Postdocs and conferences: Spring 2023

The Human Abilities project in Berlin is advertising another postdoc, in medieval or early modern philosophy. The application deadline is April 16, 2023. Details here.

Kristell Trego (Fribourg) is advertising a one-year postdoc in medieval philosophy. The position requires fluency in French and a good knowledge of German and English. The application deadline is March 30, 2023. Details here.

The History of Philosophy Forum at Notre Dame is again advertising their Small Grants Program, to be used for travel and accommodation while doing research in South Bend. I fear the application deadline was yesterday, March 15, but perhaps a slight extension could be granted. (If not, well, make a plan to apply next year.)

The Vicious, Sinful, Antisocial Workshop runs, at the start of April, in hybrid format (April 3-4, 2023, Jyväskylä).

The annual Journée Incipit takes place in Paris on April 1, 2023. Details here.

Tobias Hoffmann (Sorbonne) has asked me to announce that the Conférences Pierre Abélard will be delivered in Paris on April 4, 5, 11, and 12 (2023), on the topic Construire la volonté. Yours truly will be giving these lectures, in French. (There is also talk of live-streaming the lectures.)

There’s a conference in Bonn this May on Scotism and Platonism: A New Appraisal (May 25-26, 2023).

Stockholm University is hosting a three-day conference in May on The Mechanization of the Natural World, 1300-1700 (May 25-28, 2023).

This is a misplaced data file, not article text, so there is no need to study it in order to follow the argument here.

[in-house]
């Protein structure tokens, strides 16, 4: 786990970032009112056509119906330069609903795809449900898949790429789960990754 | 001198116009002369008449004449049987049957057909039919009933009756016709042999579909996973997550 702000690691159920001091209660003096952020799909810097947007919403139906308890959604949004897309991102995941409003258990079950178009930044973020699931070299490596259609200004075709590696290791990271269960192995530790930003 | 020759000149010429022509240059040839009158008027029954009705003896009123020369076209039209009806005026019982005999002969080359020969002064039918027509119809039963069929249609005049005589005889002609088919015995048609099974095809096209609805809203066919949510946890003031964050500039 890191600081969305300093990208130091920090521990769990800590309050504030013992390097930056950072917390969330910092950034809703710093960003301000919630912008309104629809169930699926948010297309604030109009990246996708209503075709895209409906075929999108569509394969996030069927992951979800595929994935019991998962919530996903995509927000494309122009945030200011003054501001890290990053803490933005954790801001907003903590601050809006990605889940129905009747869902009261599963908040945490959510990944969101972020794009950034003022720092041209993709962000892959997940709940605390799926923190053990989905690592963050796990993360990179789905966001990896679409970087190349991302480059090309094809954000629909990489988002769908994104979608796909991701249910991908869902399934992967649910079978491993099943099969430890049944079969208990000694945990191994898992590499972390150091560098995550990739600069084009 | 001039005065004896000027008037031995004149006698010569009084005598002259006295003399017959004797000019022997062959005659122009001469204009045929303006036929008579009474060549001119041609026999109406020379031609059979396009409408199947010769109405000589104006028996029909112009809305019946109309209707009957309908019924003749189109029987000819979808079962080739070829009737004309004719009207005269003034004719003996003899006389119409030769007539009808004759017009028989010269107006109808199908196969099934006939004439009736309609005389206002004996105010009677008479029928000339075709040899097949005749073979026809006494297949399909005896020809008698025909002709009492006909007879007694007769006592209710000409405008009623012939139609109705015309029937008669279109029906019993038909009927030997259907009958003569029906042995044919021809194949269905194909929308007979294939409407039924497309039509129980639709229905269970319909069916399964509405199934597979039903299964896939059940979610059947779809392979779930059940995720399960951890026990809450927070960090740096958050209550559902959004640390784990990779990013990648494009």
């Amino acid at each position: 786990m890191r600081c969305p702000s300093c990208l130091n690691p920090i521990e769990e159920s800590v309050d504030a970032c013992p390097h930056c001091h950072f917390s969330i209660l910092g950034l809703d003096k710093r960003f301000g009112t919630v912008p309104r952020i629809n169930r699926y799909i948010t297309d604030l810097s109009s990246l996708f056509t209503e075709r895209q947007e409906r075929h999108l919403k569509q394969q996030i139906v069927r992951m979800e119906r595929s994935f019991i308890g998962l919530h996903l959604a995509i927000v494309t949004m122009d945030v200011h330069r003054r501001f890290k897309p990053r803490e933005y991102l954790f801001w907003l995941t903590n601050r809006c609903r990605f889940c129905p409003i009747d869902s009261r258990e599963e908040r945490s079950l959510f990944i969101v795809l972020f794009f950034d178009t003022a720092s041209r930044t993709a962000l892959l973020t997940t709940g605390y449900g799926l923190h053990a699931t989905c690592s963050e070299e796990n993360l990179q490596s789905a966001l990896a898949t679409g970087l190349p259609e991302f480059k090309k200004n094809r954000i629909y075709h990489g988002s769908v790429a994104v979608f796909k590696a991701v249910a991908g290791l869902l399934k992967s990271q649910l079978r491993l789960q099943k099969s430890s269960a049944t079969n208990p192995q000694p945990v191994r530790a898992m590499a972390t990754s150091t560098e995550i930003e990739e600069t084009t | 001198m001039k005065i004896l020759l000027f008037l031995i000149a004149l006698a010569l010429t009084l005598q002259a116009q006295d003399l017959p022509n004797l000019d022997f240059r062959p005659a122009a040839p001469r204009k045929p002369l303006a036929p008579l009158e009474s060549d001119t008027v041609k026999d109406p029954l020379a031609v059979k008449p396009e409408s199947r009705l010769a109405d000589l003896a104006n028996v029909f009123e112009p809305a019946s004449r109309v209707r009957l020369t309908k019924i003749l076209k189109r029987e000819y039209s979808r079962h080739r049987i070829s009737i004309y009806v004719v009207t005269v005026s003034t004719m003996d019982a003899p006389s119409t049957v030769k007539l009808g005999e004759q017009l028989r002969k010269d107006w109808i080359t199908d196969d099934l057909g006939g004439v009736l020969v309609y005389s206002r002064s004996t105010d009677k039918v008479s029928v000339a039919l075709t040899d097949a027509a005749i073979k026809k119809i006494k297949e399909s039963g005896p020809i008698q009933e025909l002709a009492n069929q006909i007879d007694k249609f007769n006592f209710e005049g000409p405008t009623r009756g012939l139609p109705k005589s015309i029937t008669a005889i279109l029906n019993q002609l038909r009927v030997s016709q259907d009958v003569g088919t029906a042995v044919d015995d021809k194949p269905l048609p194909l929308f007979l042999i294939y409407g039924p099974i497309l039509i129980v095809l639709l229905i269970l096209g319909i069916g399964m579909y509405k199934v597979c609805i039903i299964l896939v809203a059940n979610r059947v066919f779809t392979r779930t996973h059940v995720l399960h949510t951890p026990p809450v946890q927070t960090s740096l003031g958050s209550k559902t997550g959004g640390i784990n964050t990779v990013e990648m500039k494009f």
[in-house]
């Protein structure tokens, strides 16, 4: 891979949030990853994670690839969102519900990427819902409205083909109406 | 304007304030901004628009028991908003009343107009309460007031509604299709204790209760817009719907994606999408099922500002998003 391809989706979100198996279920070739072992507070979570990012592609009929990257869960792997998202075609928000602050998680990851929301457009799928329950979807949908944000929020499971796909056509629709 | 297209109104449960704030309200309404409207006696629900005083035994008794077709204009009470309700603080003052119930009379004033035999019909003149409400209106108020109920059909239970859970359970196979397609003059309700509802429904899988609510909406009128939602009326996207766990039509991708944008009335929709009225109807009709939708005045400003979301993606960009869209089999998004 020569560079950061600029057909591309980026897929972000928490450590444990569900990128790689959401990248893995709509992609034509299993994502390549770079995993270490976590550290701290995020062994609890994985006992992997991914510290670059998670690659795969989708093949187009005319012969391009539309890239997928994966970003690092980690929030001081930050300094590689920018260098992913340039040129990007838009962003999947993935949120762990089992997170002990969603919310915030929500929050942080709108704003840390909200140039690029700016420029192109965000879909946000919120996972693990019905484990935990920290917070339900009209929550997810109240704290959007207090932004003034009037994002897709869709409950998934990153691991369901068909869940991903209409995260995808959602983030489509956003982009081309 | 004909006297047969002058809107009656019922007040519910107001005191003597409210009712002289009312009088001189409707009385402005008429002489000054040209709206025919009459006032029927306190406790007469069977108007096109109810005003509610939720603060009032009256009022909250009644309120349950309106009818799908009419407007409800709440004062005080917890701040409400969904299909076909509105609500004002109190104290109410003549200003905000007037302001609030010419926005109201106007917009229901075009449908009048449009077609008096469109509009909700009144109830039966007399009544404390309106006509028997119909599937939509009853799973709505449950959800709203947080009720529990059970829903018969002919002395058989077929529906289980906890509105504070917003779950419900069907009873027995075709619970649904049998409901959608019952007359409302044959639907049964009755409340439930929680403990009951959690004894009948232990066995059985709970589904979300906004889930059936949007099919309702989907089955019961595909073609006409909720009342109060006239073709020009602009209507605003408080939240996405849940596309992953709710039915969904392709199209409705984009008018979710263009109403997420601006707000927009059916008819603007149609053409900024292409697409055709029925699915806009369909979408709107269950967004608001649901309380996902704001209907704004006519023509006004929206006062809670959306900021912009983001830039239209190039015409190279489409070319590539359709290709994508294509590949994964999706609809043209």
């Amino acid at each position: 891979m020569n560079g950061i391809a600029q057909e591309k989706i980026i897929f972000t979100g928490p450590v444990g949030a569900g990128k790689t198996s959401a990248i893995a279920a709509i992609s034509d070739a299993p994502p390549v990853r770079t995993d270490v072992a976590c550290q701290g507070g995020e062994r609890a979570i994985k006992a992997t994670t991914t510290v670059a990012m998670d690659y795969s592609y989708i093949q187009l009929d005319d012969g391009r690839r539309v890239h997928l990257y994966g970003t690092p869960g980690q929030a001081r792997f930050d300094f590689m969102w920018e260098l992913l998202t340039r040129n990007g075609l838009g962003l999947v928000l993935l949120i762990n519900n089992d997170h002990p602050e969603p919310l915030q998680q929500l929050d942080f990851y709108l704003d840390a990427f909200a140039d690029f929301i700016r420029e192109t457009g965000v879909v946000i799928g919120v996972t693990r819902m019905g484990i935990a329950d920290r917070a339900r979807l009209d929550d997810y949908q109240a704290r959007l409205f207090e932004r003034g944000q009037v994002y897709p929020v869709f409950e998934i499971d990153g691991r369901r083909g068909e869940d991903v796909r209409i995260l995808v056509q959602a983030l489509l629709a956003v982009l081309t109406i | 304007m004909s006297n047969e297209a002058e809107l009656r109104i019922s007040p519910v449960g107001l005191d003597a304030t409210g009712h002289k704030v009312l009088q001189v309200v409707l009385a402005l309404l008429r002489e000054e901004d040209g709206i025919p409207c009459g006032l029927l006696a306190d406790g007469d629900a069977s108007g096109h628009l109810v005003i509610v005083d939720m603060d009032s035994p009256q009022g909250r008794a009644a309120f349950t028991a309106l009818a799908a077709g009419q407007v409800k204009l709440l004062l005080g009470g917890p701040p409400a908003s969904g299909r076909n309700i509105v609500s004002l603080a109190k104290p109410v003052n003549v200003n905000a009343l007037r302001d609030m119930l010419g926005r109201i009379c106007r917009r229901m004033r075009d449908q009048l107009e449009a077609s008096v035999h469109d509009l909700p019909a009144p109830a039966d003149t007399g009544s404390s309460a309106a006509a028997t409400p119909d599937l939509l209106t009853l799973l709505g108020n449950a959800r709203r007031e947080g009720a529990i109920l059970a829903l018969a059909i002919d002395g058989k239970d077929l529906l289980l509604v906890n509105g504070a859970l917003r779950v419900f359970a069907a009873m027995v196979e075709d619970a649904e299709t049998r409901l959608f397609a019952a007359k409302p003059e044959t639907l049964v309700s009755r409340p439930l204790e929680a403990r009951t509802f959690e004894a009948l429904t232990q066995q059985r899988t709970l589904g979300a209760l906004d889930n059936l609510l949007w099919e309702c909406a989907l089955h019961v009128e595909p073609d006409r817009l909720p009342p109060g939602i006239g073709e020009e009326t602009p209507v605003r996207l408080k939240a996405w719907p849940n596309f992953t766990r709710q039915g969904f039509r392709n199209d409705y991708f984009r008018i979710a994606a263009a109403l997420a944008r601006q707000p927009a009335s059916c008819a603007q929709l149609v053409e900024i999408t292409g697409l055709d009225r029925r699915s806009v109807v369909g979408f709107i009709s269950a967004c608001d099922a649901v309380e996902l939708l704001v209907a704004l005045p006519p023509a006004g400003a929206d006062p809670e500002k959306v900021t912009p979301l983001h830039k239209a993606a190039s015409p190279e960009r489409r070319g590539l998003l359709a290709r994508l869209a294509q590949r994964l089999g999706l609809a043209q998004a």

The Cohn Institute in Tel Aviv is sponsoring a hybrid workshop this June on Analogy and Justification in Premodern Science (June 21-22, 2023). The cfp deadline is March 31.

KU Leuven is holding a conference this fall on the Aristoteles Latinus: 1973-2023: Celebrating Half a Century of Aristoteles Latinus in Leuven” (October 25-27, 2023). The submission deadline was yesterday, March 15, but perhaps a grace period would be allowed.

I’ve recently discovered a popular essay by Yitzhak Melamed (Johns Hopkins), posted last fall, arguing that “it’s shocking that histories of medieval philosophy celebrate only Christian thinkers, ignoring Islamic and Jewish thought.” I suspect that this is a sentiment our field has already been persuaded of, for some years now, but this is perhaps a salutary reminder of something we need to practice in fact, not just endorse in principle.